Cryptographic security risks are amplified in DevOps settings, where compromises in development or test environments can spread to production systems and applications.
According to a study from Venafi, a provider of machine identity protection, many organisations fail to enforce vital cryptographic security measures in their DevOps environments.
These problems are especially acute among organisations that are in the midst of adopting DevOps practices, but even organisations that say their DevOps practices are mature do not follow security practices designed to protect cryptographic keys and digital certificates.
“It’s clear that most organisations are still struggling with securing the cryptographic keys and digital certificates used to uniquely identify machines,” said Kevin Bocek, chief security strategist for Venafi.
>See also: Best DevOps practices for 2017
“Although DevOps teams indicate that they understand the risks associated with TLS/ SSL keys and certificates, they clearly aren’t translating that awareness into meaningful protection. This inaction can leave organisations, their customers and partners extremely vulnerable to cryptographic threats that are difficult to detect and remediate.”
The vast majority (82%) of respondents from organisations with mature DevOps practices said corporate key and certificate policies are enforced consistently, whereas in organisations in the midst of adopting DevOps practices, just over half (53%) enforce these policies consistently.
In mature DevOps organisations, almost two-thirds (62%) of DevOps teams consistently replace development and test certificates with production certificates when code rolls into production.
Again the disparity is clear in organisations that are just adopting DevOps practices, with only just over one-third (36%) following this critical best practice.
Without changing certificates, there is no way to distinguish between the identities of trusted machines that are safe to place in production and untested machines that should remain in development.
89% of respondents with mature DevOps practices say their DevOps teams are aware of the security controls necessary to protect their organisations from attacks that leverage compromised keys and certificates, while in organisations adopting DevOps only 56% believe their teams are aware of these controls.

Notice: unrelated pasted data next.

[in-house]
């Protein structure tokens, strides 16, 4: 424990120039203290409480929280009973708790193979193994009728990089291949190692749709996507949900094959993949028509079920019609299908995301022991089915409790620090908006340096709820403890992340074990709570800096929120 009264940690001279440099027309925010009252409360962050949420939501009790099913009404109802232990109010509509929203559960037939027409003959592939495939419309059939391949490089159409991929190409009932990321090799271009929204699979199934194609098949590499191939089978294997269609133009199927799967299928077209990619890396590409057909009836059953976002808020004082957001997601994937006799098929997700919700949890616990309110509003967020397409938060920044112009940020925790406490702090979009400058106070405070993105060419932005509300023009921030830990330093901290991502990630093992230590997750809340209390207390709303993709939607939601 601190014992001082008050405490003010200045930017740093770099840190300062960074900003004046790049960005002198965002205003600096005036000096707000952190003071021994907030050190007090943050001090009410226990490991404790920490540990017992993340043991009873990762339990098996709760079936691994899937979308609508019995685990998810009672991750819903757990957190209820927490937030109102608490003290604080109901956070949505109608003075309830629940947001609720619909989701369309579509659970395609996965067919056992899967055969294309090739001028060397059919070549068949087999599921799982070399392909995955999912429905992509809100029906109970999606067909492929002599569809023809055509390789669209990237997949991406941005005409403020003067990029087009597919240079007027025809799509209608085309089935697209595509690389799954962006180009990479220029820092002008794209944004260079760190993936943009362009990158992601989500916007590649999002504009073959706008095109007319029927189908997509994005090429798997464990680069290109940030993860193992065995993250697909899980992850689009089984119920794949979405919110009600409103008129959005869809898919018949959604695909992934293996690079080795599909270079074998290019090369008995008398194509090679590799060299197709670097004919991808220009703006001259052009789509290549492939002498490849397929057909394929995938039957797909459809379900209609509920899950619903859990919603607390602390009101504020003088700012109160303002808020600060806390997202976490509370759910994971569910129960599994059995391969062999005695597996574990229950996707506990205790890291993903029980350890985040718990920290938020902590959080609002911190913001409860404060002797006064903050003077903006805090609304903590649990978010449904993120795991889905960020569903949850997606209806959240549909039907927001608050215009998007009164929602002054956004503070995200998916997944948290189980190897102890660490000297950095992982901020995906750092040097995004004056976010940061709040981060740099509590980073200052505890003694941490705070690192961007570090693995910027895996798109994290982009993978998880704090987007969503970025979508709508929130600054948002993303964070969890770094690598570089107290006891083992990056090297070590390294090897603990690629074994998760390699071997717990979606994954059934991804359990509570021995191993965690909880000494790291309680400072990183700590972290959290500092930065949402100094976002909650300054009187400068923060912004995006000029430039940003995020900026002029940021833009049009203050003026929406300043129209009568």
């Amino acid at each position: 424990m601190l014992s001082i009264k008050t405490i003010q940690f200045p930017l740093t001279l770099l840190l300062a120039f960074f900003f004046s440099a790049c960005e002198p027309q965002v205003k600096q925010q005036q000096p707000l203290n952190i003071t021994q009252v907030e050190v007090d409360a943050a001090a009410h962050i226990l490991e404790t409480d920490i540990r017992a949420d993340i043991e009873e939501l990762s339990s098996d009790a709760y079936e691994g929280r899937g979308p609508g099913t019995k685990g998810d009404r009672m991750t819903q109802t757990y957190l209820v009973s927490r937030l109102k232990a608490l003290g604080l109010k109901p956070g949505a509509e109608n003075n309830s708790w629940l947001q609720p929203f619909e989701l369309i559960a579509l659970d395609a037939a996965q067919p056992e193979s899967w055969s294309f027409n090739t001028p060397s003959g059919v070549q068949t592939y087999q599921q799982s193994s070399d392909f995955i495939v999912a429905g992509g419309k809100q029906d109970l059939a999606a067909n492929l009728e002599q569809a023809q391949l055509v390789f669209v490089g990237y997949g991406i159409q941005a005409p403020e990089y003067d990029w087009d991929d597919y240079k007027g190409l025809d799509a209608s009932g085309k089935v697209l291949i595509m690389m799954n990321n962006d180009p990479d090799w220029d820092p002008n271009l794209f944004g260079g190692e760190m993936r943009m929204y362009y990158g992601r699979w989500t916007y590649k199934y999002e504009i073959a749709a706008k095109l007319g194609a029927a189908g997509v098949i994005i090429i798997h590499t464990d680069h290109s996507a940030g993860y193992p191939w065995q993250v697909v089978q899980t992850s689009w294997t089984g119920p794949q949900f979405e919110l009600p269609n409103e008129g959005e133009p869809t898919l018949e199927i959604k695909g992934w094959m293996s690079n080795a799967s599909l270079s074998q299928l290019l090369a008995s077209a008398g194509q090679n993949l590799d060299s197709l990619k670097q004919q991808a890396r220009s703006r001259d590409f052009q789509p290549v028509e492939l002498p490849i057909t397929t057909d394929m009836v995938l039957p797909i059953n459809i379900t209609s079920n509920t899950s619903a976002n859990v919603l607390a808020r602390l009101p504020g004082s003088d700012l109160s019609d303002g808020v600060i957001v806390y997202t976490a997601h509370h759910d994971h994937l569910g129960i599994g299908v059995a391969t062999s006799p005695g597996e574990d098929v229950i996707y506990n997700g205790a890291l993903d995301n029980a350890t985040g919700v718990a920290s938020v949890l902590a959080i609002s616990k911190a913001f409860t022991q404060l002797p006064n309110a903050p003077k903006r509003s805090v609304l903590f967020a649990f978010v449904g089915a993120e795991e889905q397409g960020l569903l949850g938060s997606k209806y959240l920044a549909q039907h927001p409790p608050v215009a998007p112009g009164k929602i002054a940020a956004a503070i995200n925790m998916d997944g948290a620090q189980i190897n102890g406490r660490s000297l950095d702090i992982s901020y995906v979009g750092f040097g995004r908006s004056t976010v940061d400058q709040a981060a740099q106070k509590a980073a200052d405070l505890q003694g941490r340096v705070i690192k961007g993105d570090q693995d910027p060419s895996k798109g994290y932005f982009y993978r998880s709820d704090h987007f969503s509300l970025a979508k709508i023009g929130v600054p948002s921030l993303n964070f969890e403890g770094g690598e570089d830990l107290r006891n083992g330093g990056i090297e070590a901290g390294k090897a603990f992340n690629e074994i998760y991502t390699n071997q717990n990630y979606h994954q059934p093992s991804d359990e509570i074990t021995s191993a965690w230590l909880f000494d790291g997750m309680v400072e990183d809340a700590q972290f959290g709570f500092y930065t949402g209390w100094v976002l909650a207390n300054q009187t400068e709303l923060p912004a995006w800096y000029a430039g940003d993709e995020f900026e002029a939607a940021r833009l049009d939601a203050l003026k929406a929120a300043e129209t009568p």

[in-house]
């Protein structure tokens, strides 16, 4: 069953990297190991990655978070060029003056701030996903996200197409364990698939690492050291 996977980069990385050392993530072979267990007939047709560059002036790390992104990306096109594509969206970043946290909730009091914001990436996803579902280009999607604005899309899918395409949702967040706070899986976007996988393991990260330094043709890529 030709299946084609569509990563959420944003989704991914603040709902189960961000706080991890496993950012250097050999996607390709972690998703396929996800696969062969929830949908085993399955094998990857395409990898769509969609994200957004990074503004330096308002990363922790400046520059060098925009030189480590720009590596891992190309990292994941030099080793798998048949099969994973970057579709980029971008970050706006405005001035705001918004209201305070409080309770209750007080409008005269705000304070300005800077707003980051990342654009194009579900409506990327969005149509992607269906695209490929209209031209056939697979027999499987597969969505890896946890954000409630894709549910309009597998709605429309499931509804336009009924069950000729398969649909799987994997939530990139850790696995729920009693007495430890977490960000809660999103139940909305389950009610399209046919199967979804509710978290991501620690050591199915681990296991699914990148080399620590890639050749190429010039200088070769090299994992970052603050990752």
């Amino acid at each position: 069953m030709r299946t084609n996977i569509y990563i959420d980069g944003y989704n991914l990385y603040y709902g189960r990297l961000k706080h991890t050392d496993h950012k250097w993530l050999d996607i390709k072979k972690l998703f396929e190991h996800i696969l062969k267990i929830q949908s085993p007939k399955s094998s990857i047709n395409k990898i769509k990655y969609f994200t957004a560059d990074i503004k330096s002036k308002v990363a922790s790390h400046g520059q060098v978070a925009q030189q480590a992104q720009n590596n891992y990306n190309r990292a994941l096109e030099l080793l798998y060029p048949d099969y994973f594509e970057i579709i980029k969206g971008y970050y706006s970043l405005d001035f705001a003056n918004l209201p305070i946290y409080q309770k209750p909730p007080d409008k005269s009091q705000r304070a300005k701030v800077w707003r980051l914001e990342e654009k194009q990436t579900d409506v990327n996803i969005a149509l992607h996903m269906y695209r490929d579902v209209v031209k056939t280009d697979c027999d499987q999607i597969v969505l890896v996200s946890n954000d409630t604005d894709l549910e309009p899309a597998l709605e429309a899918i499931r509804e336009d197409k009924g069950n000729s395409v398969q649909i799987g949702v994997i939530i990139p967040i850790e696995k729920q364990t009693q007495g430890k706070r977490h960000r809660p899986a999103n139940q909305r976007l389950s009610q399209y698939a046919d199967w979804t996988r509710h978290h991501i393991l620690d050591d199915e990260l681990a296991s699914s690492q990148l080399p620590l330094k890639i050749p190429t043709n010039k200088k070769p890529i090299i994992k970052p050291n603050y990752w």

However, mature and adopting DevOps respondents were closer in practice regarding self-signed certificates, with 80% of mature DevOps respondents and 84% of adopting respondents allowing self-signed certificates.
Self-signed certificates can be issued quickly, however they can make it difficult to uniquely identify that machines belong and can be trusted.
Key reuse was identified as a general problem, with 68% of mature DevOps respondents and 79% of adopting respondents said they allow key re-use. While key re-use saves time, if a cyber criminal is able to gain access to one key they will automatically gain access to any other environment or application where the key is used.
As the speed and scale of DevOps development intensifies, the use of secure encrypted communications explodes. Without robust security measures and practices, successful attacks that target DevOps keys and certificates can allow attackers to remain hidden in encrypted traffic and evade detection. According to a recent report from A10 Networks, 41% of cyber attacks used encryption to evade detection.
“If the keys and certificates used by DevOps teams are not properly protected, cyber criminals will be able to exploit SSL/TLS keys and certificates to create their own encrypted tunnels,” said Tim Bedard, director of threat intelligence and analytics for Venafi. “Or attackers can use misappropriated SSH keys to pivot inside the network, elevate their own privileged access, install malware or exfiltrate large quantities of sensitive corporate data and IP, all while remaining undetected.”